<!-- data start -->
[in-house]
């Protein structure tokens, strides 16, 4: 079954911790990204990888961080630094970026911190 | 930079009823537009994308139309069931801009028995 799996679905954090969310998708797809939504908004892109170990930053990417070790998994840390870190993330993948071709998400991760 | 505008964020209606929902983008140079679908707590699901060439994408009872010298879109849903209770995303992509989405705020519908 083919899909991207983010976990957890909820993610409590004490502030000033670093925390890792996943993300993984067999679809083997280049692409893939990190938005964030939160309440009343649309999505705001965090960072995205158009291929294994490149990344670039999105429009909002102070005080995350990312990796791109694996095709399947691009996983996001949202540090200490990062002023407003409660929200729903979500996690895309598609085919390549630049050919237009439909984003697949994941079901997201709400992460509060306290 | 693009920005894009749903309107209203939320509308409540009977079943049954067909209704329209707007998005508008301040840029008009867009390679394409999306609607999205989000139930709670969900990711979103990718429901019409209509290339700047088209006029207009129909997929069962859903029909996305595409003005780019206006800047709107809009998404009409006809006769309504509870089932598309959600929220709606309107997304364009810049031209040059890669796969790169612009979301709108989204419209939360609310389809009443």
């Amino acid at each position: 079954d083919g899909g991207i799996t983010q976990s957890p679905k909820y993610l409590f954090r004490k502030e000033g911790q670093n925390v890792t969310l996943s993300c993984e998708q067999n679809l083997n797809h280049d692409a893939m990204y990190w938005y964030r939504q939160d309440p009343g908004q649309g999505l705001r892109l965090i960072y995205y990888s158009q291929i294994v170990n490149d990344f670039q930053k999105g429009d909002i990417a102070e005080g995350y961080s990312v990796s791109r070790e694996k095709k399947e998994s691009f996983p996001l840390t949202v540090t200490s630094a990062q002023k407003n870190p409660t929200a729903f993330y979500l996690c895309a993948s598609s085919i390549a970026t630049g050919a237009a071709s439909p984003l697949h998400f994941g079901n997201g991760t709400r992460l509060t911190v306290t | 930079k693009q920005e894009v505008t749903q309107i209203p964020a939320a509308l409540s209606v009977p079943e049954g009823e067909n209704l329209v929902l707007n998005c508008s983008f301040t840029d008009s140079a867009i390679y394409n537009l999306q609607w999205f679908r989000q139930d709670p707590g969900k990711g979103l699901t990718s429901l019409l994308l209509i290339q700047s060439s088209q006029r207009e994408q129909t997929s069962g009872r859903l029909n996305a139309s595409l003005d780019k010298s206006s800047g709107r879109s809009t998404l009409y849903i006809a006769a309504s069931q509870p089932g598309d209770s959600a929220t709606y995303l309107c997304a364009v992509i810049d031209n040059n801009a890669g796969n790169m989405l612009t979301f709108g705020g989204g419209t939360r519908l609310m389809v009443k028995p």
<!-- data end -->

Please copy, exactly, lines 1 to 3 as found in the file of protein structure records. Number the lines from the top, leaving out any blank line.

[in-house]
């Protein structure tokens, strides 16, 4: 079954911790990204990888961080630094970026911190 | 930079009823537009994308139309069931801009028995 799996679905954090969310998708797809939504908004892109170990930053990417070790998994840390870190993330993948071709998400991760 | 505008964020209606929902983008140079679908707590699901060439994408009872010298879109849903209770995303992509989405705020519908 083919899909991207983010976990957890909820993610409590004490502030000033670093925390890792996943993300993984067999679809083997280049692409893939990190938005964030939160309440009343649309999505705001965090960072995205158009291929294994490149990344670039999105429009909002102070005080995350990312990796791109694996095709399947691009996983996001949202540090200490990062002023407003409660929200729903979500996690895309598609085919390549630049050919237009439909984003697949994941079901997201709400992460509060306290 | 693009920005894009749903309107209203939320509308409540009977079943049954067909209704329209707007998005508008301040840029008009867009390679394409999306609607999205989000139930709670969900990711979103990718429901019409209509290339700047088209006029207009129909997929069962859903029909996305595409003005780019206006800047709107809009998404009409006809006769309504509870089932598309959600929220709606309107997304364009810049031209040059890669796969790169612009979301709108989204419209939360609310389809009443």
């Amino acid at each position: 079954d083919g899909g991207i799996t983010q976990s957890p679905k909820y993610l409590f954090r004490k502030e000033g911790q670093n925390v890792t969310l996943s993300c993984e998708q067999n679809l083997n797809h280049d692409a893939m990204y990190w938005y964030r939504q939160d309440p009343g908004q649309g999505l705001r892109l965090i960072y995205y990888s158009q291929i294994v170990n490149d990344f670039q930053k999105g429009d909002i990417a102070e005080g995350y961080s990312v990796s791109r070790e694996k095709k399947e998994s691009f996983p996001l840390t949202v540090t200490s630094a990062q002023k407003n870190p409660t929200a729903f993330y979500l996690c895309a993948s598609s085919i390549a970026t630049g050919a237009a071709s439909p984003l697949h998400f994941g079901n997201g991760t709400r992460l509060t911190v306290t | 930079k693009q920005e894009v505008t749903q309107i209203p964020a939320a509308l409540s209606v009977p079943e049954g009823e067909n209704l329209v929902l707007n998005c508008s983008f301040t840029d008009s140079a867009i390679y394409n537009l999306q609607w999205f679908r989000q139930d709670p707590g969900k990711g979103l699901t990718s429901l019409l994308l209509i290339q700047s060439s088209q006029r207009e994408q129909t997929s069962g009872r859903l029909n996305a139309s595409l003005d780019k010298s206006s800047g709107r879109s809009t998404l009409y849903i006809a006769a309504s069931q509870p089932g598309d209770s959600a929220t709606y995303l309107c997304a364009v992509i810049d031209n040059n801009a890669g796969n790169m989405l612009t979301f709108g705020g989204g419209t939360r519908l609310m389809v009443k028995p």